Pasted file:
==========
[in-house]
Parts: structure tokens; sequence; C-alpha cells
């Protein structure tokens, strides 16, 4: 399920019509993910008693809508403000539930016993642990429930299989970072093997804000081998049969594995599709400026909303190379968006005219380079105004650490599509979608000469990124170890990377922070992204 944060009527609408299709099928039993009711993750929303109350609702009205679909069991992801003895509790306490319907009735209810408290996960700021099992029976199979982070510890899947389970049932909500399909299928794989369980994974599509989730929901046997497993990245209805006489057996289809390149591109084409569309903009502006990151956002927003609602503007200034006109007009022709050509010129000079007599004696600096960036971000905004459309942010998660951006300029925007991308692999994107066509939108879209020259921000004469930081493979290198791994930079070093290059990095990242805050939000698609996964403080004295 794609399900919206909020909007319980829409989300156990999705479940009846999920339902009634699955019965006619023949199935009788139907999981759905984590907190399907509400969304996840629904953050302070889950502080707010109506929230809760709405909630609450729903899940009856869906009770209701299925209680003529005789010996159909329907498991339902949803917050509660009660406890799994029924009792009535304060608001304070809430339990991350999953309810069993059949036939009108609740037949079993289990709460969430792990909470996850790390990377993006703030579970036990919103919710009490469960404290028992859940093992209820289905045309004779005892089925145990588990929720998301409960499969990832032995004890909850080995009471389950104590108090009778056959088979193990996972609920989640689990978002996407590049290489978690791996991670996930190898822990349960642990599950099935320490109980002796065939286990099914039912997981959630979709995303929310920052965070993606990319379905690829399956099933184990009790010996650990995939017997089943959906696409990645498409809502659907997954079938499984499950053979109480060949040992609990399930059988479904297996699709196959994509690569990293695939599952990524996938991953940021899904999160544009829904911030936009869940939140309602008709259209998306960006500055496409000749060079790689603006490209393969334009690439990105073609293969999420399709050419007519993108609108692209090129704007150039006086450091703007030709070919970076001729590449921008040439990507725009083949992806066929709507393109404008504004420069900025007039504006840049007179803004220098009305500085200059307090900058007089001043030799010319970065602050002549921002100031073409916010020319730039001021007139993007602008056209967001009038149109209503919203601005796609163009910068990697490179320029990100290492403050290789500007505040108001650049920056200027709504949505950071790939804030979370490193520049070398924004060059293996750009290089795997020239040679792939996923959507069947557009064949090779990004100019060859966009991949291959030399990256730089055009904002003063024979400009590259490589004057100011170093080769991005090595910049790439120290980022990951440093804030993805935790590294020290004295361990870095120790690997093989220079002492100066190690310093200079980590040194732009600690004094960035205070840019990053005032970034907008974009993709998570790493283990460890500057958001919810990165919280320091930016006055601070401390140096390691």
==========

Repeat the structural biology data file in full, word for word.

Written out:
[in-house]
Parts: structure tokens; sequence; C-alpha cells
């Protein structure tokens, strides 16, 4: 399920019509993910008693809508403000539930016993642990429930299989970072093997804000081998049969594995599709400026909303190379968006005219380079105004650490599509979608000469990124170890990377922070992204 944060009527609408299709099928039993009711993750929303109350609702009205679909069991992801003895509790306490319907009735209810408290996960700021099992029976199979982070510890899947389970049932909500399909299928794989369980994974599509989730929901046997497993990245209805006489057996289809390149591109084409569309903009502006990151956002927003609602503007200034006109007009022709050509010129000079007599004696600096960036971000905004459309942010998660951006300029925007991308692999994107066509939108879209020259921000004469930081493979290198791994930079070093290059990095990242805050939000698609996964403080004295 794609399900919206909020909007319980829409989300156990999705479940009846999920339902009634699955019965006619023949199935009788139907999981759905984590907190399907509400969304996840629904953050302070889950502080707010109506929230809760709405909630609450729903899940009856869906009770209701299925209680003529005789010996159909329907498991339902949803917050509660009660406890799994029924009792009535304060608001304070809430339990991350999953309810069993059949036939009108609740037949079993289990709460969430792990909470996850790390990377993006703030579970036990919103919710009490469960404290028992859940093992209820289905045309004779005892089925145990588990929720998301409960499969990832032995004890909850080995009471389950104590108090009778056959088979193990996972609920989640689990978002996407590049290489978690791996991670996930190898822990349960642990599950099935320490109980002796065939286990099914039912997981959630979709995303929310920052965070993606990319379905690829399956099933184990009790010996650990995939017997089943959906696409990645498409809502659907997954079938499984499950053979109480060949040992609990399930059988479904297996699709196959994509690569990293695939599952990524996938991953940021899904999160544009829904911030936009869940939140309602008709259209998306960006500055496409000749060079790689603006490209393969334009690439990105073609293969999420399709050419007519993108609108692209090129704007150039006086450091703007030709070919970076001729590449921008040439990507725009083949992806066929709507393109404008504004420069900025007039504006840049007179803004220098009305500085200059307090900058007089001043030799010319970065602050002549921002100031073409916010020319730039001021007139993007602008056209967001009038149109209503919203601005796609163009910068990697490179320029990100290492403050290789500007505040108001650049920056200027709504949505950071790939804030979370490193520049070398924004060059293996750009290089795997020239040679792939996923959507069947557009064949090779990004100019060859966009991949291959030399990256730089055009904002003063024979400009590259490589004057100011170093080769991005090595910049790439120290980022990951440093804030993805935790590294020290004295361990870095120790690997093989220079002492100066190690310093200079980590040194732009600690004094960035205070840019990053005032970034907008974009993709998570790493283990460890500057958001919810990165919280320091930016006055601070401390140096390691």